Chances are good that you conduct exit interviews with each employee who resigns. We’ve all heard how valuable the data from them can be. But chances are also good that you’re not doing much with that data. Here’s some advice from an expert on how you can make good use of all those findings.
Who interviews departing workers? We asked Beth N. Carvin, president and CEO of Nobscot Corporation, who should conduct exit interviews. A long-time HR person, Carvin remembered being assigned to interview someone who’d worked in marketing in a financial services company.
She was aware of problems in the marketing department and tried to probe for the former employee’s views—tried every way she knew to get him to open up. But he was determined to say nothing beyond that he was leaving for a better opportunity; he consistently stonewalled her. Determined to get a better handle on the process, Carvin began spending concentrated time on the problem.
First, she says, never assign the employee’s former supervisor to conduct the interview. One of the most important things organizations should be able to assess through the process is how effective individual managers are. (Remember the oft-repeated saying that employees don’t leave companies; they leave managers?)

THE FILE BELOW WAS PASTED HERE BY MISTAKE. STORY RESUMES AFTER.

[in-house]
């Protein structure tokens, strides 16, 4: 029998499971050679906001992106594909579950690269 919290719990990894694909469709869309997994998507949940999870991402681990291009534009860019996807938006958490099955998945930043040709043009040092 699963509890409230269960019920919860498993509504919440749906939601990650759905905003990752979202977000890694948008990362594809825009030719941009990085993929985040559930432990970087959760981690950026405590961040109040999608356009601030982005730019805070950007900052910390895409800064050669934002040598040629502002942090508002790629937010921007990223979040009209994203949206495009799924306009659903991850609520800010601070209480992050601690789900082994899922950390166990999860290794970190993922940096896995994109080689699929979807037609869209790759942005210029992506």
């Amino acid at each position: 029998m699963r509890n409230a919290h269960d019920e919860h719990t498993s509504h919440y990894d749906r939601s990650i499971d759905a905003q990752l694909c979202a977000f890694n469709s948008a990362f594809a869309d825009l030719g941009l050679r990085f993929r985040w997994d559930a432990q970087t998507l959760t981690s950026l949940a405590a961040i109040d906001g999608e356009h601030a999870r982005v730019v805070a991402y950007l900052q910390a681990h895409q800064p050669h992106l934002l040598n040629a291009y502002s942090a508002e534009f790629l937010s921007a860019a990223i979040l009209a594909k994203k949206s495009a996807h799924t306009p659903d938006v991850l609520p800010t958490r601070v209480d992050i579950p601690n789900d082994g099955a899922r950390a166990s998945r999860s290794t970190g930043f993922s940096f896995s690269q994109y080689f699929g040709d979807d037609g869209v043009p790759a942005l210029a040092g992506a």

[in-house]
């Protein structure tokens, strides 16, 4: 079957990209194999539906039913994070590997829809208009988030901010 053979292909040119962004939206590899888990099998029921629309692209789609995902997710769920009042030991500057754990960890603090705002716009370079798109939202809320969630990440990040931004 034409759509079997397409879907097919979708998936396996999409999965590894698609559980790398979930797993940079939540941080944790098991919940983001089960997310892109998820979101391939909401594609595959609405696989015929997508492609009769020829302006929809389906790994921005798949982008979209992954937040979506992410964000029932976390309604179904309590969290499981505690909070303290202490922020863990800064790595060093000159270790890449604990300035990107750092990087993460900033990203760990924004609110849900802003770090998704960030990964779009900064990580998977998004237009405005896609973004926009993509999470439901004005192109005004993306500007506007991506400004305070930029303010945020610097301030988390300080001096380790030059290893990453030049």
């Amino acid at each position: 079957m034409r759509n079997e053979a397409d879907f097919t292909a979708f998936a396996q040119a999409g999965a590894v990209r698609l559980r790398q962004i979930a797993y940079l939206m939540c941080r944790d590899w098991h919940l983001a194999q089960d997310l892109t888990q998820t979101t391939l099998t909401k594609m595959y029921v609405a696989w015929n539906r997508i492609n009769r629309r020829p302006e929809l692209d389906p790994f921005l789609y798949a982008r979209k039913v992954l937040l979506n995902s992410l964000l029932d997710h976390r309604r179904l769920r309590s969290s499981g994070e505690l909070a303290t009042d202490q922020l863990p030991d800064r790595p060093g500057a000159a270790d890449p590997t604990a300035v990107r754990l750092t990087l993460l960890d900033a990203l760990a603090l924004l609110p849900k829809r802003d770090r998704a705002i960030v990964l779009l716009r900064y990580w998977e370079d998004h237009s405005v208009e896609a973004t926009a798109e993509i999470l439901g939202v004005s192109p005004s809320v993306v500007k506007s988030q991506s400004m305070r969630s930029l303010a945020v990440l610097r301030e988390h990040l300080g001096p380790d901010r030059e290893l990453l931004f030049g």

Then, the more distance you can put between interviewer and interviewee, the more accurate and honest the data you’re likely to glean. Have HR do the interview, and make it by phone to add some distance. Better still? Hire a neutral third party to interview. Best of all? Automate the whole process, so that interviewees enter their answers on a computer.
How do you collect the data? First, Carvin advises, sit down with some colleagues and review your interview questions. Ensure that you ask the same questions, in the same order, of every interviewee; if you ask a couple of questions and then let the interview go where it may, you won’t get reliable data. Create a mixture of questions that will yield quantitative data (e.g., “On a scale of 1 to 5, how would you rate x function or y aspect of the company”?) and qualitative findings (“Please describe your relationship with your manager.”).
Next, plan to collect enough interview data for a long enough period (depending on the size of your organization and the number of departing employees, it could be 2 years or more) that you’ll have enough to make it worth aggregating. Carvin advises smaller companies that can’t afford to automate the function to use third parties for interviews and aggregate the results on a simple spreadsheet.
The software for computer interviews and data analysis, WebExit, that she developed with her colleagues at Nobscot was the first in the field. Look for more information on it via the Internet.